Phillies Release Luis Castillo After Brief Trial

After three disappointing seasons, Mets second baseman Luis Castillo has been released with one year and $6 million left on his contract.

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Luis Castillo Released By Phillies Following Spring Training Trial

Not two weeks ago, the Philadelphia Phillies signed Luis Castillo after he was dropped by the Mets. Castillo was coming in on a minor league contract, but he was thought to be the favorite to fill in at second base for however long Chase Utley is out with his injury.

But now? Forget it. According to Jim Salisbury, the Phillies have released Castillo after he played in seven Spring Training games. Castillo went 6-22 for the Phillies in Spring Training and 14-50 overall, but it wasn't enough as the team has opted to go in a different direction.

What direction might that be? The odds-on favorite to start at second base is utility infielder Wilson Valdez, who wound up getting significant playing time a year ago. The Phillies also just signed Kevin Frandsen to a minor league contract, and he's an infielder with versatility and a little promise in his bat, and they have Rule 5 pick Michael Martinez hanging around. The Castillo decision? Surprising. But the significance of the Castillo decision? Pretty minimal. The Phillies really just need Utley back, and there's no substitute for his level of talent.

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Luis Castillo Headed From Mets To Phillies, According To Report

On Friday, Luis Castillo was released by the Mets. No matter; on Sunday, Castillo became free to negotiate with other teams, and according to a report, he's going to sign with the Phillies.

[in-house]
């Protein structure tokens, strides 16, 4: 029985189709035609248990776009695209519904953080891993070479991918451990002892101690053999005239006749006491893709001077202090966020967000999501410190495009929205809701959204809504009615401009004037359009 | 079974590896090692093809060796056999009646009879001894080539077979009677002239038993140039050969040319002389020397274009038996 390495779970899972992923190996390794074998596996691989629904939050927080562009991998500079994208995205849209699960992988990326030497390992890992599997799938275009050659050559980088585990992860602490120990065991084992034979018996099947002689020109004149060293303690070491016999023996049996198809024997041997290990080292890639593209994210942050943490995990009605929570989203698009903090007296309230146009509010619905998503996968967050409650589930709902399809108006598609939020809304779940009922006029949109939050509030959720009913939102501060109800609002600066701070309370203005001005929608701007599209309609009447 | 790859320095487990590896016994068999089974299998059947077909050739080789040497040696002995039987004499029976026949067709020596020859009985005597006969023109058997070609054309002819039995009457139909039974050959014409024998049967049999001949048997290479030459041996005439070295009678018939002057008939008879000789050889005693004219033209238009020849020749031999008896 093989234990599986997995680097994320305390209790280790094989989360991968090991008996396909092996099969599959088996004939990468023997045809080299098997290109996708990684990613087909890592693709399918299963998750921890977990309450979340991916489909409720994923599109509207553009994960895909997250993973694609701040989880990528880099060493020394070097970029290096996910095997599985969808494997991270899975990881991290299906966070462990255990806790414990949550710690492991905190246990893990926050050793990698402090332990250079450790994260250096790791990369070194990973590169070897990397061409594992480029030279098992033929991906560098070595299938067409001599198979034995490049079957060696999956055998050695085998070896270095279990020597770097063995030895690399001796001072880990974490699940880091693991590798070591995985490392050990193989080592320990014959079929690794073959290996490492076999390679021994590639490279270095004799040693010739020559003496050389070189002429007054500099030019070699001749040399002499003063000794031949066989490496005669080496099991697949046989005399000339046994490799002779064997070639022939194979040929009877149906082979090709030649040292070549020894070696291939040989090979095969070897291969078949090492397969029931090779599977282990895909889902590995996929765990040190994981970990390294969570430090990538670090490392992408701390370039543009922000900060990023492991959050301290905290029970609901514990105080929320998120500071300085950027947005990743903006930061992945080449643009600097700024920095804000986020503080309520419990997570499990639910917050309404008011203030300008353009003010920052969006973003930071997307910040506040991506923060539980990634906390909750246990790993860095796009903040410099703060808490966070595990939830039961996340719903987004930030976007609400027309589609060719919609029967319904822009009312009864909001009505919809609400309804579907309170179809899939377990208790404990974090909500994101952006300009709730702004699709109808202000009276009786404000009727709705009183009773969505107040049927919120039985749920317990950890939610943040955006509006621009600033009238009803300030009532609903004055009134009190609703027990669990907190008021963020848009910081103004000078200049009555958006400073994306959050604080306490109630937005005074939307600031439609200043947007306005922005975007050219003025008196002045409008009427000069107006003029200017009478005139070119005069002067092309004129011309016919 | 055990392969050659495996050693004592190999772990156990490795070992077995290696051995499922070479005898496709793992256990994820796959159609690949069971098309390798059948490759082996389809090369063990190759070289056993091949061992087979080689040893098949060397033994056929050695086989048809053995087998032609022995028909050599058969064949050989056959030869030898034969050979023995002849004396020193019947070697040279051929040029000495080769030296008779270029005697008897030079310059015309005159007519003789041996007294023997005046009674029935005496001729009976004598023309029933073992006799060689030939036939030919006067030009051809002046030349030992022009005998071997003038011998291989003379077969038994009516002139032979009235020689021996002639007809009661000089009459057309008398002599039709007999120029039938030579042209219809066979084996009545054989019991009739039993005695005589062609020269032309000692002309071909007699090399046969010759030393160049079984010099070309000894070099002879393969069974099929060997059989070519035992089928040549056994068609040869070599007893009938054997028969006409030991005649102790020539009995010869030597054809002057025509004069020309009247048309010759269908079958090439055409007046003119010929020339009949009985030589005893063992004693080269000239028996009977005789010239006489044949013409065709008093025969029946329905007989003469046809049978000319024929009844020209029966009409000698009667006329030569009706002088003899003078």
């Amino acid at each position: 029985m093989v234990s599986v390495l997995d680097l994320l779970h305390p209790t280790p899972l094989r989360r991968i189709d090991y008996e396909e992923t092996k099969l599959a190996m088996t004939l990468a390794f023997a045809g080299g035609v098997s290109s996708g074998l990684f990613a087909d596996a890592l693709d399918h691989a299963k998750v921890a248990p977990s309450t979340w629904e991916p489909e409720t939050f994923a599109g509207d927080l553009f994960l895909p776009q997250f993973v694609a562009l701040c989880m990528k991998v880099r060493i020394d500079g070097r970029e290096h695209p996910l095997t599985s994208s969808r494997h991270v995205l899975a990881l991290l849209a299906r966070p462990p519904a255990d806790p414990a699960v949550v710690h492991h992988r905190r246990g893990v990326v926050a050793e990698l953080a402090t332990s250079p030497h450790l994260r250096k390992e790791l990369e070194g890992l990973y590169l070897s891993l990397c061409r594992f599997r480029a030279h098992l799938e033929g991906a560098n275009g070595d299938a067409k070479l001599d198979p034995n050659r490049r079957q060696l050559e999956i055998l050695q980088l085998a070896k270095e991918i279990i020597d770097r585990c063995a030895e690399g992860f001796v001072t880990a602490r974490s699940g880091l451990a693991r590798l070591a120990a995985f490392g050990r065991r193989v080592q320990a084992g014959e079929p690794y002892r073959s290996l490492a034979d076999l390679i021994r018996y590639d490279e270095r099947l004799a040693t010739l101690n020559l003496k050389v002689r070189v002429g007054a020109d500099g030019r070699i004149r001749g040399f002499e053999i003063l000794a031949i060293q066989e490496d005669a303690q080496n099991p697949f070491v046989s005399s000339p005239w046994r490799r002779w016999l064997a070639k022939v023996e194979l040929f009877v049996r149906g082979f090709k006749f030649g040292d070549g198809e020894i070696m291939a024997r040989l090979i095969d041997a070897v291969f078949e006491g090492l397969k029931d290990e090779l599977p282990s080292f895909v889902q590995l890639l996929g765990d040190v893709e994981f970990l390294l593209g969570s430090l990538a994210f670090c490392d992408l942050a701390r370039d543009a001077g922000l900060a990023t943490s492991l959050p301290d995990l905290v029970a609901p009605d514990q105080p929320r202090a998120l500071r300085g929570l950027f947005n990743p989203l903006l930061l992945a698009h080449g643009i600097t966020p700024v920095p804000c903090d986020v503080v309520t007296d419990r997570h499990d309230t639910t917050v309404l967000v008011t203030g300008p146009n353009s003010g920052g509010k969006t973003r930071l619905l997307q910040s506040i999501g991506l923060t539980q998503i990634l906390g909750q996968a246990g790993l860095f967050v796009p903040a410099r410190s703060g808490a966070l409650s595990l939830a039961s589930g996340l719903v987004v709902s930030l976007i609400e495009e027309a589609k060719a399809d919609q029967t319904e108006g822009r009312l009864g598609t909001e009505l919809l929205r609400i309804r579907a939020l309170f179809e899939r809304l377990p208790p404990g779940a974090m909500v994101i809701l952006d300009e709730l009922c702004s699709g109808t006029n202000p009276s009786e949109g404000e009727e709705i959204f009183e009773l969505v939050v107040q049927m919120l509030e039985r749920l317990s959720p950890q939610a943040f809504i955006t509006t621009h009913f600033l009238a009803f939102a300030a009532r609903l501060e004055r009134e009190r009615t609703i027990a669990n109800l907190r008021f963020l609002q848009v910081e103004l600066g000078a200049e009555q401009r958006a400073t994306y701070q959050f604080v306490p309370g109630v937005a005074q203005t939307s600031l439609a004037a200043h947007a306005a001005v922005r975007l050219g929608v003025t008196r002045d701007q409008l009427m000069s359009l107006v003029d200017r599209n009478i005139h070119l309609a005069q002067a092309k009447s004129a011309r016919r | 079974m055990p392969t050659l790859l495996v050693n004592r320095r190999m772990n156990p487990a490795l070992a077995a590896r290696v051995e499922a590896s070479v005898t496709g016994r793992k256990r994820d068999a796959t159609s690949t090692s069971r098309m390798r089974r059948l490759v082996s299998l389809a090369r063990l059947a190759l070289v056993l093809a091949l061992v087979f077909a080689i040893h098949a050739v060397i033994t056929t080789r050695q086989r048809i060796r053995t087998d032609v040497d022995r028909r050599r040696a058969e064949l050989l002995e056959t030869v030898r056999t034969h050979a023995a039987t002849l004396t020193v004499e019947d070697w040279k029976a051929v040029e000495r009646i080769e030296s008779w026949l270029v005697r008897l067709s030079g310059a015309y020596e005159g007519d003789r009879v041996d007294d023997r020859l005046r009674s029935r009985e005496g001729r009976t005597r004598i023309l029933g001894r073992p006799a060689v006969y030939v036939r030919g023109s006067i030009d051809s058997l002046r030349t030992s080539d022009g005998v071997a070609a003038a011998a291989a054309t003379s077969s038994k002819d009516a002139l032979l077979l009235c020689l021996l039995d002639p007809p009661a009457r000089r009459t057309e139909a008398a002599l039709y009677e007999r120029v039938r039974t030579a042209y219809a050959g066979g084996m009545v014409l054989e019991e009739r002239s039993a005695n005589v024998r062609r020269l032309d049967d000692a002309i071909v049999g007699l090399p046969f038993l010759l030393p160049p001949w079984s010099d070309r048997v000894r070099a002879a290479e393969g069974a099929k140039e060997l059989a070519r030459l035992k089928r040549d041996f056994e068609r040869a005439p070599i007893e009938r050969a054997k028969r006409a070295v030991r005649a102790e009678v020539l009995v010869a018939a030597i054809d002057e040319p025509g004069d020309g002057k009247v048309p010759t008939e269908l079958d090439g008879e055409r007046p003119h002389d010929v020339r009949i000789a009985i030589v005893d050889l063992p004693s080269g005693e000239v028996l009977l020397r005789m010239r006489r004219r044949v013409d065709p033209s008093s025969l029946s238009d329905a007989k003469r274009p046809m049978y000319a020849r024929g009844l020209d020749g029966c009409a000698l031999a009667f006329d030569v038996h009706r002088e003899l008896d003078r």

Because Castillo's contract is still the Mets' responsibility, the Phillies will only be on the hook for the league minimum of just over $400,000. And why would Philadelphia make this move? Because Chase Utley is limited by a knee injury, and with the star second baseman making very slow progress, the team needs a stopgap. Wilson Valdez would be one possibility, but he's best in a utility role, and the front office doesn't have the budget flexibility to add anyone of real impact (like, say, Michael Young).

So, assuming the report is true, we'll see how this goes. The Phillies will be free to release Castillo at any time at minimal cost, so this isn't much of a gamble. And Castillo can still draw a walk and put the bat on the ball as well as anyone. While he can't run like he used to, Castillo's OBP over the last three seasons is .366, so he might be able to help the Phillies for however long he's around.

From one team in the NL East to a better one, apparently. For more on Castillo and the Phillies, check out The Good Phight.

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Mets Release Second Baseman Luis Castillo

According to multiple reports -- and if it's been Tweeted, it must be true -- the Mets have finally bitten the bullet and released Luis Castillo.

This news isn't surprising, but it's interesting for a couple of reasons.

One, the Mets still owe Castillo $6 million.

And two, Castillo, for all his limitations, might still have been the best second baseman on the 40-man roster.

In Castillo's absence, the position will be filled by one or more personages from the following group: Daniel Murphy, Brad Emaus, Justin Turner, and Luis Hernandez, with the unheralded Hernandez supposedly in the lead because he's got the best glove.

In the strictest sense, this isn't really a "baseball move," but is rather designed to suggest that business isn't as usual. With a rebuilt front office and a new manager, statements must be made after consecutive losing seasons.

The Mets might win more games than they lose this season, but given their pitching rotation that doesn't seem likely. Win or lose, they're not going to the playoffs and Luis Castillo certainly wasn't going to be around when they do return to the postseason some day.

Out with the old, in with the new, and maybe seeing Castillo cleaning out his locker will send a message to someone who will be around when this team is ready to win again. And fairly or not, Castillo's legacy after three-plus seasons with the Mets will always be that game-losing error.

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